Pain of a prolonged shutdown starts at the airport

By Tom Baxter

If and when the government’s 25-percent shutdown reaches a pain level high enough to spur real action to end it, Georgia, starting at Hartsfield-Jackson International Airport and radiating outward, will be one of the states feeling it most.

Atlanta has the third highest number of civilian federal employees in the nation, behind Washington and New York, and Georgia ranks sixth among the states. Not all the more than 70,000 federal employees in the state are affected by the shutdown — employees at the Centers for Disease Control are reporting to work as usual, while Park Service employees at the King Memorial site aren’t. Those working without pay or furloughed include FBI and Secret Service agents and employees of several agencies.

Among the most visible of these are the Transportation Security Administration workers who keep the lines moving at the nation’s busiest airport. So far, Hartsfield-Jackson appears not to have been as affected by sick-outs as much as some other airports around the country.

But that could change. Two important dates to bear in mind: Dec. 28, when most federal employees received their last paycheck, unaffected by the shutdown, and Jan. 11 — Friday — when the next paychecks are supposed to arrive, and probably won’t. In a tweet over the weekend, Atlanta Mayor Keisha Lance Bottoms warned that the shutdown could also affect the more than 26,000 private-sector workers at Hartsfield-Jackson.

This shutdown is supposed to be about border security and the threat from terrorists and drugs entering the country, and yet the 25 percent of the federal government which is being asked to go without pay includes the TSA agents checking our bags at the airport, Customs agents guarding the nation’s entry points, Drug Enforcement Agency agents screening cargo, and the Coast Guard.

This isn’t just mildly ironic. It’s more evidence for how perversely the use of shutdowns as a political strategy can backfire. They have become so common that perhaps they also have come to be perceived as manageable. But this is a shutdown in which neither side sees any political benefit in giving ground, and the worst impacts of the disruption may not become evident before it’s too late to do much about them.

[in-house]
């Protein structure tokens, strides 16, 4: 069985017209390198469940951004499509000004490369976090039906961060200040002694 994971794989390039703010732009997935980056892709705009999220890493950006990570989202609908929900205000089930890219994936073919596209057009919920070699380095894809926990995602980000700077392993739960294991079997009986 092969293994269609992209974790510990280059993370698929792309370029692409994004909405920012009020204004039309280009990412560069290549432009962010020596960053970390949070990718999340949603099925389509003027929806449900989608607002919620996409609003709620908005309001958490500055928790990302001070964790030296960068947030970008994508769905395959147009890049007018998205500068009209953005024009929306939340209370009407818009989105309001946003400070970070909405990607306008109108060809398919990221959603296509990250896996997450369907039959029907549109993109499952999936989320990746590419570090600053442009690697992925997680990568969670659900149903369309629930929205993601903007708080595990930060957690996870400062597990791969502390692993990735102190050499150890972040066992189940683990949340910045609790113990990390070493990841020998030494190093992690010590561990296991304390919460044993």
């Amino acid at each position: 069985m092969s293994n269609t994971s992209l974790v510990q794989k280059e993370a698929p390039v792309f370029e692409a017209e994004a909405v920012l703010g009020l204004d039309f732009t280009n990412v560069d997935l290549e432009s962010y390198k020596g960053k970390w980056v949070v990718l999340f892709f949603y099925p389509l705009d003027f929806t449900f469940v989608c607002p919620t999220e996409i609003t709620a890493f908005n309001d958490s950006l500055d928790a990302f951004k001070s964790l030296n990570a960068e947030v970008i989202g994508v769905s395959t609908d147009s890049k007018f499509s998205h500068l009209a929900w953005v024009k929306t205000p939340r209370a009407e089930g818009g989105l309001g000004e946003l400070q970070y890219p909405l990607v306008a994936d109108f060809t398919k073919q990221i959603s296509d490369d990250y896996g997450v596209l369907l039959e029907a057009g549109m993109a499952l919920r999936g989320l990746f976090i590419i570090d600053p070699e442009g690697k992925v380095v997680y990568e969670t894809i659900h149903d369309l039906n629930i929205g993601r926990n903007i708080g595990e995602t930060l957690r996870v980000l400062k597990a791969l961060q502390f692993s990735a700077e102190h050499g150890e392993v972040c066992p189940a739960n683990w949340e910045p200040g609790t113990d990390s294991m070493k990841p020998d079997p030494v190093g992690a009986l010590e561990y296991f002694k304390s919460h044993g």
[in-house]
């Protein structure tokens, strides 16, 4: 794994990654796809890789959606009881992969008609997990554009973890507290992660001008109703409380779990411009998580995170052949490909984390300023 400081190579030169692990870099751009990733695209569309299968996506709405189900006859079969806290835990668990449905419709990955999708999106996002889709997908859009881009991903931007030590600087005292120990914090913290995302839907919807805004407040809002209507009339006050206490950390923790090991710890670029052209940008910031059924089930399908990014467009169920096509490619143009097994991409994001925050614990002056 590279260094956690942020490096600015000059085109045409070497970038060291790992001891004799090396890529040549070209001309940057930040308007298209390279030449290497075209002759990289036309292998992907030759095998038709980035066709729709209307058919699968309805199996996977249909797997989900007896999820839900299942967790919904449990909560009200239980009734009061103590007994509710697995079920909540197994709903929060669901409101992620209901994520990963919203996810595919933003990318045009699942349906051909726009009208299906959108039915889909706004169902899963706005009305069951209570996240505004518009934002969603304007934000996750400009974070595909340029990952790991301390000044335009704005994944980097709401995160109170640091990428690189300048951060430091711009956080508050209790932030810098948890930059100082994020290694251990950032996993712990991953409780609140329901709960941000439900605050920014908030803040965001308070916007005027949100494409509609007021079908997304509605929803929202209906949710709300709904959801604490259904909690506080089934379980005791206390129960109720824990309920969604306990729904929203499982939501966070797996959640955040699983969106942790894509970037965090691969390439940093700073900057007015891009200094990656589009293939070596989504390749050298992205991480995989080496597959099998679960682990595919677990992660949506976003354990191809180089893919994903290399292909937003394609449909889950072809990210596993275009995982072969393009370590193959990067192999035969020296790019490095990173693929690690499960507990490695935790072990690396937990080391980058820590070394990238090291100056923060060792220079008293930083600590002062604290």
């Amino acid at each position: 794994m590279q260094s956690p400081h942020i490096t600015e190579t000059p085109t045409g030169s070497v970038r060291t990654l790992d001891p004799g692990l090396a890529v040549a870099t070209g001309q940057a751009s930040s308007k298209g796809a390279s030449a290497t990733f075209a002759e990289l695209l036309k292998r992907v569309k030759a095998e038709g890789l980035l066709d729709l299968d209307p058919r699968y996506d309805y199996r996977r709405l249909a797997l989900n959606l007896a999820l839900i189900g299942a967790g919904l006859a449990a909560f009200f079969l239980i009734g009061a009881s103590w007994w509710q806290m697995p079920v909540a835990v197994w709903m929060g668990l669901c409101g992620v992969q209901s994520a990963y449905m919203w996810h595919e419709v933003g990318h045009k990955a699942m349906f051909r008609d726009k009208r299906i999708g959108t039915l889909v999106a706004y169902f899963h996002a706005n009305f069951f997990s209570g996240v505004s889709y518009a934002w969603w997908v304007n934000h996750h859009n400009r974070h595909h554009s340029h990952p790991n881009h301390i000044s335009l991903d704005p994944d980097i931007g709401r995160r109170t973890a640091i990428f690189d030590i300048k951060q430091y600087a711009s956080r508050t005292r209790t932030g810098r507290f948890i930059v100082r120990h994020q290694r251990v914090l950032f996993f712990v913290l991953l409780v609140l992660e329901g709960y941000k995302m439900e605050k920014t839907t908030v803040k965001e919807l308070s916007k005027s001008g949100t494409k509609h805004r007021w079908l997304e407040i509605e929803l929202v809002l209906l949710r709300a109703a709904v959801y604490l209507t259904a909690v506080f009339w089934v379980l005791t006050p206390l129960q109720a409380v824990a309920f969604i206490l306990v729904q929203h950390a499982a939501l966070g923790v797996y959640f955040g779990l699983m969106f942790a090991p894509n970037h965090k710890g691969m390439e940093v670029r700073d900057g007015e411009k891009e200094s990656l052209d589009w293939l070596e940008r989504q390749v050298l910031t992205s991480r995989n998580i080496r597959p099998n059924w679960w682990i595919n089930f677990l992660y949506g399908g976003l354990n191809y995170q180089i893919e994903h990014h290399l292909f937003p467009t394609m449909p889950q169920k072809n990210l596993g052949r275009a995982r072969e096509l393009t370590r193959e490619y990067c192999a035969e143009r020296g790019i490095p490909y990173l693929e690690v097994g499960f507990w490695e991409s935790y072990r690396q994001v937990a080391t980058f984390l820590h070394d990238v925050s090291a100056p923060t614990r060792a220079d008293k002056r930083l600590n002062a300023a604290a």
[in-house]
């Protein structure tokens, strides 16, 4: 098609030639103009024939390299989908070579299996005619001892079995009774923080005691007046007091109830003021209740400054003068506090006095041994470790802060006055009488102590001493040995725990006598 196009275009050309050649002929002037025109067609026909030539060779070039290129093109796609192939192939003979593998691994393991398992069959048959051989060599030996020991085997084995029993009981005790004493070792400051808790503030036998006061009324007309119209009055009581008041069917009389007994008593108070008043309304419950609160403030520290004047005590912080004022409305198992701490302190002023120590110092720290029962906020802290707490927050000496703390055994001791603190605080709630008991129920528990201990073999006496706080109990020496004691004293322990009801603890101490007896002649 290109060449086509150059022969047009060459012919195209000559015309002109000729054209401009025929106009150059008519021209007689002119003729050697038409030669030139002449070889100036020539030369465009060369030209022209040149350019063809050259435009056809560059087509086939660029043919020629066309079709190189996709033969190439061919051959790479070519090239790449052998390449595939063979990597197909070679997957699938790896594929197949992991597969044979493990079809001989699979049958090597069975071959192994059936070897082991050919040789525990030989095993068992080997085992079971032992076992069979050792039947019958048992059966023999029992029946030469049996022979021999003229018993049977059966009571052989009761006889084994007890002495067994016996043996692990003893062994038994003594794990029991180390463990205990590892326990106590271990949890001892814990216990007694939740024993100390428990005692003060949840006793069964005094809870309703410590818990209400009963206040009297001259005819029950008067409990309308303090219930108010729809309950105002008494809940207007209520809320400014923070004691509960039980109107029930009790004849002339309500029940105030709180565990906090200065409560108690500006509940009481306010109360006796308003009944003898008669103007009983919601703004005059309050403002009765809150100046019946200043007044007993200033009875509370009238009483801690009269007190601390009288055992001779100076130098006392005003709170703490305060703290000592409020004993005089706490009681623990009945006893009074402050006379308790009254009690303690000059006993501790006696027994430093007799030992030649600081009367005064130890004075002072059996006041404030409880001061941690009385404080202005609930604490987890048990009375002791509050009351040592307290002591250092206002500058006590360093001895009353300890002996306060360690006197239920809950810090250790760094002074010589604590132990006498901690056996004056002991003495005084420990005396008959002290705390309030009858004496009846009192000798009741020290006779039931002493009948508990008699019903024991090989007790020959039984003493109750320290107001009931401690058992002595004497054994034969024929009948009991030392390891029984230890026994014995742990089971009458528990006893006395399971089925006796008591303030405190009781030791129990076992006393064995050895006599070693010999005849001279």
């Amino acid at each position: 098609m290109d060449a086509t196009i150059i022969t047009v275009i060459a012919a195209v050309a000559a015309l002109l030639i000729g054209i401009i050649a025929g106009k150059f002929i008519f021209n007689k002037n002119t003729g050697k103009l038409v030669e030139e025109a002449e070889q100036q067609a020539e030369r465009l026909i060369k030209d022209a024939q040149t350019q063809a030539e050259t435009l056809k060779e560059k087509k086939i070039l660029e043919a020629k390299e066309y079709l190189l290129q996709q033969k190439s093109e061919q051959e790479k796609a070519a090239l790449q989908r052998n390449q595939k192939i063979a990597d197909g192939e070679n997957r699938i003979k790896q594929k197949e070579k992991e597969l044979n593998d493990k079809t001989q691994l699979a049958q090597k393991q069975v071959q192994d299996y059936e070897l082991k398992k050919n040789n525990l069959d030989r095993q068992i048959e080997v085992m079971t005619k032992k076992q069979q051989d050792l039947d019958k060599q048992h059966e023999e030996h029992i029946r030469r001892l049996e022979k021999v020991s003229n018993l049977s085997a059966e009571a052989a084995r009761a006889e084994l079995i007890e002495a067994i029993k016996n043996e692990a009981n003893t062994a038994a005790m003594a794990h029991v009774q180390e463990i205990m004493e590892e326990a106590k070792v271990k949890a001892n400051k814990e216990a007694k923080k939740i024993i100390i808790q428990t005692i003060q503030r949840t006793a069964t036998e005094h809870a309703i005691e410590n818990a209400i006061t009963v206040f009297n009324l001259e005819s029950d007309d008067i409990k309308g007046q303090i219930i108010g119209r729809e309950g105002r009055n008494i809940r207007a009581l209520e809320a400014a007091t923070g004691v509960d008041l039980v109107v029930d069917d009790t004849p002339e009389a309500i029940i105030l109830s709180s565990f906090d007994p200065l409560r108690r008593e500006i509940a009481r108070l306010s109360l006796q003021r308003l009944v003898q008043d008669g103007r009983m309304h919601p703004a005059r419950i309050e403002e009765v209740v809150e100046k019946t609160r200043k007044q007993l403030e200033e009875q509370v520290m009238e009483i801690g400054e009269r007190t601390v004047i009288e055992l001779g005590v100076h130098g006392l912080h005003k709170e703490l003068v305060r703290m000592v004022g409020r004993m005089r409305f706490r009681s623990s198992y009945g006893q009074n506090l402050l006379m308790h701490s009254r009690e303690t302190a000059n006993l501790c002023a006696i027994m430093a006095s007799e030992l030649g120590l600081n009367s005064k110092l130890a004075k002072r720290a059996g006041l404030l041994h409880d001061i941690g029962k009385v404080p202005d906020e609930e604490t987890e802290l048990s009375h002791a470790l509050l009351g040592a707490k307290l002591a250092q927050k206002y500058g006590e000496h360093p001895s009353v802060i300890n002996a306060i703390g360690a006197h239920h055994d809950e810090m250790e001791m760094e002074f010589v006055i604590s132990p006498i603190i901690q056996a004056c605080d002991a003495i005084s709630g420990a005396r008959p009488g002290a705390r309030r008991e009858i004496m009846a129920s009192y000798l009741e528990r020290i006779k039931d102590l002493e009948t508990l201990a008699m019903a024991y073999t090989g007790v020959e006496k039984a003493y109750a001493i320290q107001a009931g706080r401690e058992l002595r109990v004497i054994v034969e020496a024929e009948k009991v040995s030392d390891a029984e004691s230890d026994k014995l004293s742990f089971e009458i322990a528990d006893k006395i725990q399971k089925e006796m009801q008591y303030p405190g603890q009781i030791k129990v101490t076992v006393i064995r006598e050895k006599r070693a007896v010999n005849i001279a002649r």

President Trump has announced a national address about the shutdown for Tuesday night, to be followed later in the week by a trip to the U.S.-Mexican border to highlight what the White House has called a humanitarian and national security emergency. That doesn’t sound like the shutdown is close to being over, although as each day goes by, the consequences of prolonging it grow higher.

One of those consequences could land directly in the lap of Gov.-elect Brian Kemp and the General Assembly. Congress has appropriated enough money to get the Supplemental Nutrition Assistance Program, formerly known as food stamps, part of the way through February.

The states don’t necessarily have to pick up the slack, but 1.6 million people — one in six Georgians — receives assistance from the program.  The Kemp administration’s ambitious agenda would likely have to be put on hold while it deals with that emergency, unless of course the Democratic House passes legislation to provide the funding and the Republican Senate and White House goes along with it. We’re not at that point yet.

Here’s another dollop of irony. For many Americans, the first tangible benefit from the Republican tax cut was going to be a bigger refund this year and an easier process for filing their taxes. Russell T. Vought, acting director of the White House Office of Management and Budget, said Monday that refund checks will go out even if the shutdown continues. But the IRS is operating with only 12 percent of its former workforce. If you have questions about the new tax forms which came with the tax cut, be prepared to be on hold for a long time.

If we have another shutdown after this one, maybe we should think about shutting down another 25 percent of the government.

Tom Baxter has written about politics and the South for more than four decades. He was national editor and chief political correspondent at the Atlanta Journal-Constitution, and later edited The Southern Political Report, an online publication, for four years. Tom was the consultant for the 2008 election night coverage sponsored jointly by Current TV, Digg and Twitter, and a 2011 fellow at the Robert J. Dole Institute of Politics at the University of Kansas. He has written about the impact of Georgia’s and Alabama's immigration laws in reports for the Center for American Progress. Tom and his wife, Lili, have three adult children and seven grandchildren.

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